From The Argus –
Using the criminal justice system to tackle begging can be a “very blunt tool”, Brighton and Hove’s new police boss has said.
One of chief superintendent Lisa Bell’s first tasks is looking at new ways of approaching the city’s homelessness problem after taking over from Nev Kemp as the city’s divisional commander.
In an interview with The Argus, Mrs Bell said this was one of her priorities for the coming year, adding: “Begging is a complex area. Using the criminal justice system can be a very blunt tool.”
She said there was naturally always a place for enforcement but she wanted to look at the situation more “holistically” as a way of “stopping the cycle”.
The news comes after there was public outcry in February last year when it emerged plain clothes officers were arresting homeless beggars. Sussex Police bosses at the time defended their actions, saying it was a way to force beggars to get help with addiction problems.
Mrs Bell wants now to work more with other organisations to solve the homeless crisis.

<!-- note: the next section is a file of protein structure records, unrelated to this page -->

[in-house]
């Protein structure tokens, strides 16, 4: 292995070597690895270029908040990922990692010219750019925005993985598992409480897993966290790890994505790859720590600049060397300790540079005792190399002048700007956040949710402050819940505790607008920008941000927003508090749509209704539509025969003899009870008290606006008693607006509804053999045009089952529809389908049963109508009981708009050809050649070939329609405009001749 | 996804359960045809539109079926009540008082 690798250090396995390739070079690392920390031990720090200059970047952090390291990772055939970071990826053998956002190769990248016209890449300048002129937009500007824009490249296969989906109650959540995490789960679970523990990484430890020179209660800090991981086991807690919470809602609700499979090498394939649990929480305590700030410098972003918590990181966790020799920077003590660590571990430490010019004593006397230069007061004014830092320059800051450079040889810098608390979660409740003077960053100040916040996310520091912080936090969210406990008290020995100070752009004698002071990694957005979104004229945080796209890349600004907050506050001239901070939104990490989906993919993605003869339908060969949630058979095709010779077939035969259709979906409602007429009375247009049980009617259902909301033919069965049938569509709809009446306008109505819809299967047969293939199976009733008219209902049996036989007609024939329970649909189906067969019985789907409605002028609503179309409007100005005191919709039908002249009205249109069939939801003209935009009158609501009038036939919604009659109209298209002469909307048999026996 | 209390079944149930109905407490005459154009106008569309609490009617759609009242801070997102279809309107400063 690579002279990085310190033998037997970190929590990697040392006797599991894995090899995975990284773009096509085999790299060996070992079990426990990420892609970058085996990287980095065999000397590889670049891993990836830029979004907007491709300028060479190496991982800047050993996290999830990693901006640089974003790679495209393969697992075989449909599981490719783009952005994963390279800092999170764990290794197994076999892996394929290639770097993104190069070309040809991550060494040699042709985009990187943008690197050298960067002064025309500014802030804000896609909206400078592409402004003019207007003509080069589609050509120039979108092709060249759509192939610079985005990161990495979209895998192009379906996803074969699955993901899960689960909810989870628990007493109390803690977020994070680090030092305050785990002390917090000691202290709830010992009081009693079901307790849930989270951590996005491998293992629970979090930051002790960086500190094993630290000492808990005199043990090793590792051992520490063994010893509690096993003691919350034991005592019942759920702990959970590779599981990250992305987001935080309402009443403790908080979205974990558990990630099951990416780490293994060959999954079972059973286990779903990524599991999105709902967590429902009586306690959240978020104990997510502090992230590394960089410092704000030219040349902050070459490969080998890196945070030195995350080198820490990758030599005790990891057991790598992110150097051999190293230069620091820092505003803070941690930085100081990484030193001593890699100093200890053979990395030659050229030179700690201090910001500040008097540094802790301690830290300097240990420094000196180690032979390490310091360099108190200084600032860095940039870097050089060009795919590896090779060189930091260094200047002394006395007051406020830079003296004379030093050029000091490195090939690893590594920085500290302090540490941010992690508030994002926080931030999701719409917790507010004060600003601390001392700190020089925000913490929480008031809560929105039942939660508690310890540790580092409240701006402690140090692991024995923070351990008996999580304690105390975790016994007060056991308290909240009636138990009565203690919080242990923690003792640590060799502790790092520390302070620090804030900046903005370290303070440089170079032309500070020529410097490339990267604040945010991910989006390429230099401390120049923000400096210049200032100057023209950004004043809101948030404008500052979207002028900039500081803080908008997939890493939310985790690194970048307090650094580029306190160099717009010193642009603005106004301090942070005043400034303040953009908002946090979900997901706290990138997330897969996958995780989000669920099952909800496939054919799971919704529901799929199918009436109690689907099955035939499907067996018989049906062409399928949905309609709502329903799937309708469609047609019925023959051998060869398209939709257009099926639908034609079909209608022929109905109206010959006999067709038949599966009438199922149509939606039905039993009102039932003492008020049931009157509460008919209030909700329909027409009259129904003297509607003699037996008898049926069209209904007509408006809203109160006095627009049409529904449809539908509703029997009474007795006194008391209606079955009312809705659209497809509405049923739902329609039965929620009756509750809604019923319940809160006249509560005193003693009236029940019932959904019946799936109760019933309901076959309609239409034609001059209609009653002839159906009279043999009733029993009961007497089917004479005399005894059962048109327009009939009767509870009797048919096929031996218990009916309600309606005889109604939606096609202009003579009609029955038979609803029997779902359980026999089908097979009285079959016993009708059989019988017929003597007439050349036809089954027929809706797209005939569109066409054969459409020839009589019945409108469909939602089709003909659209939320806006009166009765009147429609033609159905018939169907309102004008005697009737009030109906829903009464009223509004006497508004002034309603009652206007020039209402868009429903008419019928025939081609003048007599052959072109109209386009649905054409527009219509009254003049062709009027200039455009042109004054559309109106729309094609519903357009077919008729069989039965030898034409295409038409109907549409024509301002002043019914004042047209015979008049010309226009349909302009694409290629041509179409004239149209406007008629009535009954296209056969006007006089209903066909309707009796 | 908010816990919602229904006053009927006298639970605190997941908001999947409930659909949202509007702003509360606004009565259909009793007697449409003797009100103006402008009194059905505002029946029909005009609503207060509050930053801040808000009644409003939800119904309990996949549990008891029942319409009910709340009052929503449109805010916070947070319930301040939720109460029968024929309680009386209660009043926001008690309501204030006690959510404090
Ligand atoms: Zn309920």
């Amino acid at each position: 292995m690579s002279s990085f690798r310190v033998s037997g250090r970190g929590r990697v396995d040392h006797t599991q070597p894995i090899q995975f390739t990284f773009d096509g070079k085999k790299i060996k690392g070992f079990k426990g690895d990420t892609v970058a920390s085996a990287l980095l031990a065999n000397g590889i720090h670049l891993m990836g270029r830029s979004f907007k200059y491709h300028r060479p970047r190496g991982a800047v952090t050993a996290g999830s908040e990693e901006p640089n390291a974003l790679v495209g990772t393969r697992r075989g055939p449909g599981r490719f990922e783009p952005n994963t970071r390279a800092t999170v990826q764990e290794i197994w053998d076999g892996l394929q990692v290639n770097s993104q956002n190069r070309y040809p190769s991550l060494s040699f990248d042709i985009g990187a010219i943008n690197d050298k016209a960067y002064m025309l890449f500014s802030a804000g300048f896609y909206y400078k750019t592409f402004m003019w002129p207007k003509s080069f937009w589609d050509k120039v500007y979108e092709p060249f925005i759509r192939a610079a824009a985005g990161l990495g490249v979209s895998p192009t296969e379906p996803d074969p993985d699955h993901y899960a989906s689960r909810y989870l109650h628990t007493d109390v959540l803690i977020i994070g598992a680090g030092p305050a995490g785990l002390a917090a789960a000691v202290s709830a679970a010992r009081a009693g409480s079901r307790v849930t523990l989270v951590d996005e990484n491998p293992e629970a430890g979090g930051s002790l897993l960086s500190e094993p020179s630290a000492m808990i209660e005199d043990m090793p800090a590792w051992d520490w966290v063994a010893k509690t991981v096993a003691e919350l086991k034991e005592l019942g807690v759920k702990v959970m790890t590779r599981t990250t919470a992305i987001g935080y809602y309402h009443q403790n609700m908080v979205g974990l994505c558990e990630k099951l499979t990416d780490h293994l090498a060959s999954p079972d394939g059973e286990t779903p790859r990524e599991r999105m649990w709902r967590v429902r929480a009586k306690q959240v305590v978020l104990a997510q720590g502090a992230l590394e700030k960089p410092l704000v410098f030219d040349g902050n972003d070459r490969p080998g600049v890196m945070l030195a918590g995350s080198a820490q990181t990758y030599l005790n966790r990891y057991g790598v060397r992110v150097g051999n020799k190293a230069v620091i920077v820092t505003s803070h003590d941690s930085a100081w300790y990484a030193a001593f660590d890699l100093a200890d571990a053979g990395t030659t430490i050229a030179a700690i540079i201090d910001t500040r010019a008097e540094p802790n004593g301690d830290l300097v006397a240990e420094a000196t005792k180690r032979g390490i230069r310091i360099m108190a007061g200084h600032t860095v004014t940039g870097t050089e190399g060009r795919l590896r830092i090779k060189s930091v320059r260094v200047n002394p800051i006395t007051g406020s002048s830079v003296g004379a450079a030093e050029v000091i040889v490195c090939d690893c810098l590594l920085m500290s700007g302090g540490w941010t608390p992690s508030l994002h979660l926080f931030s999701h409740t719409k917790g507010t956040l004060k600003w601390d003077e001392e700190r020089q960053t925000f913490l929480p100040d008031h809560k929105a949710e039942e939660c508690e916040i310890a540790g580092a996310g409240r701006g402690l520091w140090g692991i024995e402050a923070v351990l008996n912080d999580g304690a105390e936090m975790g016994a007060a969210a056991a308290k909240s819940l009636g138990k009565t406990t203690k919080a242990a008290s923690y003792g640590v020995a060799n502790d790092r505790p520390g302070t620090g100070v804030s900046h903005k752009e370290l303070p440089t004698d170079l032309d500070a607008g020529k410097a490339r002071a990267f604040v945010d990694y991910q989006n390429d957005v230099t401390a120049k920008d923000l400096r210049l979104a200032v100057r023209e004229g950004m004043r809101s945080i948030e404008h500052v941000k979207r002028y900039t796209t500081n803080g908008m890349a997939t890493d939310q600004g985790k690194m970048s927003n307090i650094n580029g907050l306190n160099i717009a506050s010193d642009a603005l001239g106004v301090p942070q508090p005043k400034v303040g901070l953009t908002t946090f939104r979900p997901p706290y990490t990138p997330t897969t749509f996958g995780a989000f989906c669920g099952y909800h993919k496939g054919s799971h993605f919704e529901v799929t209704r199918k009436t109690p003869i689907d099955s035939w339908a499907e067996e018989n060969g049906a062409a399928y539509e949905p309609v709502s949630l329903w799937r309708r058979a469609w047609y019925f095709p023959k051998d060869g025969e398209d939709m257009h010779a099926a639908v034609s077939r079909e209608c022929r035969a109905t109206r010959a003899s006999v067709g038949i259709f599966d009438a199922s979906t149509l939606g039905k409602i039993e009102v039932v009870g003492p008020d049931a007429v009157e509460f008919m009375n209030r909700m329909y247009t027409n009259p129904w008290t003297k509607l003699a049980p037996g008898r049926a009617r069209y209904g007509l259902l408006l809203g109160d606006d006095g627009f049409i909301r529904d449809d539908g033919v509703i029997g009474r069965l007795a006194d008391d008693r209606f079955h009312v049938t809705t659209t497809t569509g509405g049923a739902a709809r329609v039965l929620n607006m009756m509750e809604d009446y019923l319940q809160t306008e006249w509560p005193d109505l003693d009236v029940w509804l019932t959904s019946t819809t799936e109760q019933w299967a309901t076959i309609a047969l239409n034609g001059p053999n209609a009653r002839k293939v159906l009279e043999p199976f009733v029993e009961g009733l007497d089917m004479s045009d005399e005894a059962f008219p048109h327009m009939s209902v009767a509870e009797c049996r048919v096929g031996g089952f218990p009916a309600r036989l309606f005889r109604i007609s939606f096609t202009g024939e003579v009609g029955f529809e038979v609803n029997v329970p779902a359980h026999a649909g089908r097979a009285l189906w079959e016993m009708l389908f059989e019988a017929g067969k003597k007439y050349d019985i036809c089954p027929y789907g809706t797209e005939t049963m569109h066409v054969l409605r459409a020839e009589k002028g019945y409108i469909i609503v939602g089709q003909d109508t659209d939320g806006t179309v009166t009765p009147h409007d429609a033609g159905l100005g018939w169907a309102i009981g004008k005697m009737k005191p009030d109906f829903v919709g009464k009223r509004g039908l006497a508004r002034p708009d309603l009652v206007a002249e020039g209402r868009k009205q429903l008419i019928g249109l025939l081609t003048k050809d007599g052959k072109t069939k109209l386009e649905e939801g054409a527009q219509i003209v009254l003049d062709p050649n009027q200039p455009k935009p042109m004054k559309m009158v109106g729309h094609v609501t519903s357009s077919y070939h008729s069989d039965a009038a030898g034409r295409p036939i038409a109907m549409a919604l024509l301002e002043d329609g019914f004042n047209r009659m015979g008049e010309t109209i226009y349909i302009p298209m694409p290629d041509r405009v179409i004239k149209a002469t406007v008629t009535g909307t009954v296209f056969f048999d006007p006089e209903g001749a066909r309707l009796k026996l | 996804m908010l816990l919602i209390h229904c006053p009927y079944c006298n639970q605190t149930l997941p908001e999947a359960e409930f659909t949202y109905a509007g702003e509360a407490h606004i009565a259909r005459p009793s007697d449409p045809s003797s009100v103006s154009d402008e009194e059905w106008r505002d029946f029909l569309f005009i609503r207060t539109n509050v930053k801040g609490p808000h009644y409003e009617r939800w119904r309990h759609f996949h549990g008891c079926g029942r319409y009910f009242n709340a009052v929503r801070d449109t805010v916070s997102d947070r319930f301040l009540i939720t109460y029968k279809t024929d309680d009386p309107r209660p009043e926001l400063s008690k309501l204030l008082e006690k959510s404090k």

She said: “Policing alone is just one part. Particularly when it comes to support for mental health and drug dependency. We need to make sure we are sharing information, communication is important. I’ll be talking with our street team about their work.”
She also wants to look at the growing number of reports of sexual offences.
She said: “This is not unique to the city, nationally there is an increase in reporting incidents to the police. The impact of these national cases is people now have more confidence to come forward. Police also now better understand the needs of victims and there are more safeguarding resources. There have also been changes in the law on domestic abuse. I want to make sure we have the resources and understanding to investigate these crimes with respect for the victim.”
Mrs Bell, 47, joined Sussex Police 25 years ago as a police constable, going on to hold several senior positions. She takes on the role of the city’s police chief after moving from her position as head of the force’s professional standards department. She headed up investigations including the dismissal of two officers who sent an offensive selfie to colleagues from the Shoreham Airshow crash scene, and another which saw Hastings inspector Lee Lyons sacked after contacting prostitutes while on duty.
She said: “The Shoreham investigation in particular was difficult because this tragedy was an absolutely enormous policing operation which has directly affected so many families. We have shown the amazing work that continues to go on in that respect. This hard work was damaged by one or two officers. The force made the right decisions, we were transparent with the public and we wanted to make sure they could have trust and confidence in us to not brush it under the carpet. It was something we really regret happening.”